Here it is, the second of nineteen instructions for life from the Dalai Lama. If you know nothing about the Dalai Lama, he is the Buddhist equivalent to the Catholic Pope. He is addressed as Your/His Holiness, and he lives in exile in India. His entire life is dedicated to three things: “the promotion of basic human values”, which can also be viewed as “secular ethics in the interest of human happiness”, “the fostering of inter-religious harmony”, and “the preservation of a culture of peace and non-violence”, which is the hallmark of Tibetan Buddhism. The current Dalai Lama, Tenzin Gyatso, has been in his position for my entire life, having finished his monastic education in 1959 with the Geshe Lharampa degree, which is like a doctorate in Buddhist philosophy. For more information about the Dalai Lama, please visit www.dalailama.com
I am not Buddhist, I’m not even sure that I’m Christian some days. More than that I don’t think I can even call myself spiritual without any affiliation. I feel uncomfortable in church, constantly feeling as if I am to be struck down for being who I am. I haven’t picked up the Bible in years. I would really like to read the Qu’ran. My library has quite a few copies. I am interested in religion, just not organized religion. But I’m getting a bit off track here.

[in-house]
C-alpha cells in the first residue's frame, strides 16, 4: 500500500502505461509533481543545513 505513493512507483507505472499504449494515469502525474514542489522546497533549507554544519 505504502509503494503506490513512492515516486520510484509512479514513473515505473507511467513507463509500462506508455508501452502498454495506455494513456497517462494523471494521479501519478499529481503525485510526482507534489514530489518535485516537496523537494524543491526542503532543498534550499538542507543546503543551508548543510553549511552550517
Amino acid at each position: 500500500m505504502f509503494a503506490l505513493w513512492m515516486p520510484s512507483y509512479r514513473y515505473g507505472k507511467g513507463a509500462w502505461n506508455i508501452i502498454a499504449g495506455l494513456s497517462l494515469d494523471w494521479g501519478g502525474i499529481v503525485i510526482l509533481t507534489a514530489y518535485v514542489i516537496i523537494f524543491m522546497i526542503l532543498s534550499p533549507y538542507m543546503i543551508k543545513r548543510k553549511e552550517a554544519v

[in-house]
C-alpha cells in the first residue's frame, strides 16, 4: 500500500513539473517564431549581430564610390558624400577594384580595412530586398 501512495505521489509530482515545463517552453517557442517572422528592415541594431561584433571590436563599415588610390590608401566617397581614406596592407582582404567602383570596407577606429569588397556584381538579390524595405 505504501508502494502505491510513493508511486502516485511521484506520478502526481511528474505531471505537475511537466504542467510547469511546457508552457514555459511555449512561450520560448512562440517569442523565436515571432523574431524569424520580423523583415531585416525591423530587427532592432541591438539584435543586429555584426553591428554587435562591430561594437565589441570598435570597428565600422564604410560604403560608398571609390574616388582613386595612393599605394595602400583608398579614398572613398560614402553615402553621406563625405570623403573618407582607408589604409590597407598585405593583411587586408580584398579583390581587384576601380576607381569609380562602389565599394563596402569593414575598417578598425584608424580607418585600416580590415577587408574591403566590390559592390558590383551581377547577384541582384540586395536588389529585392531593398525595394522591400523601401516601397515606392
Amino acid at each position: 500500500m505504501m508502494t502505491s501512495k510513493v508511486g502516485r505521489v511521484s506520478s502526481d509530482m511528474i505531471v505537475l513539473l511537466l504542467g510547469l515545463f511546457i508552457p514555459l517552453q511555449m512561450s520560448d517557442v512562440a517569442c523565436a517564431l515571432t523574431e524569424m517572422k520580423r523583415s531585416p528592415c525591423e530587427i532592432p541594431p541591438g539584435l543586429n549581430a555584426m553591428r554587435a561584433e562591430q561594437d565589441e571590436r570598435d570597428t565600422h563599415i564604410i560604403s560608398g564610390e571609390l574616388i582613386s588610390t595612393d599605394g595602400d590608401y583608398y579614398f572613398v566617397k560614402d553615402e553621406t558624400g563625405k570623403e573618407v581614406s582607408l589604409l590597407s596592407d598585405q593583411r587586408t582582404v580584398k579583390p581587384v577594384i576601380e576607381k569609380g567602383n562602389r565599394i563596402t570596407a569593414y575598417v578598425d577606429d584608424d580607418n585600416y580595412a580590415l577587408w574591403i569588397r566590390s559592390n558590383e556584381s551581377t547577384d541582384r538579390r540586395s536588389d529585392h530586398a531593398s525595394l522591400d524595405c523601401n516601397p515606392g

On November 24, 2014 in St. Louis County, Missouri, a Grand Jury decided not to indict Officer Darren Wilson in the shooting death of 18 year-old, unarmed black male Michael Brown, which took place on August 9th. While reading the decision, St. Louis County prosecutor Robert McCulloch blamed the media, social media, eyewitness testimony, and Mike Brown for his own death and subsequent protests, riots, and ultimate jury decision.
I feel as though I should also say, no one was completely right in this situation. Being a cop doesn’t automatically make one right. It makes one responsible for life and death decisions. Killing a person should never be easy; you should never want to do it again. Robbing a convenience store is and always will be wrong. However, when white men go on rampages through movie theatres and elementary schools, they are apprehended alive, tried, and sent to prison or a mental health facility. When black men and boys stand on street corners or walk to their father’s house from the store or play with toy guns on the playground, they are shot. Tell me where the right is in this picture?
Now, it is important to note that this was not a trial. The decision that there is not sufficient evidence to indict Wilson means that there will be no trial from the county of St. Louis, that this police officer, who is charged with serving and protecting, who discharged his weapon six times into an unarmed man, was within his rights as an officer of the law. A federal investigation is still ongoing. The documents reviewed by the Grand Jury in St. Louis were made available immediately following the reading of the decision. Some of those documents can be read here: http://www.npr.org/blogs/thetwo-way/2014/11/25/366507379/ferguson-docs-how-the-grand-jury-reached-a-decision#docs. The rest can also be found on the NPR website, at the bottom of the article.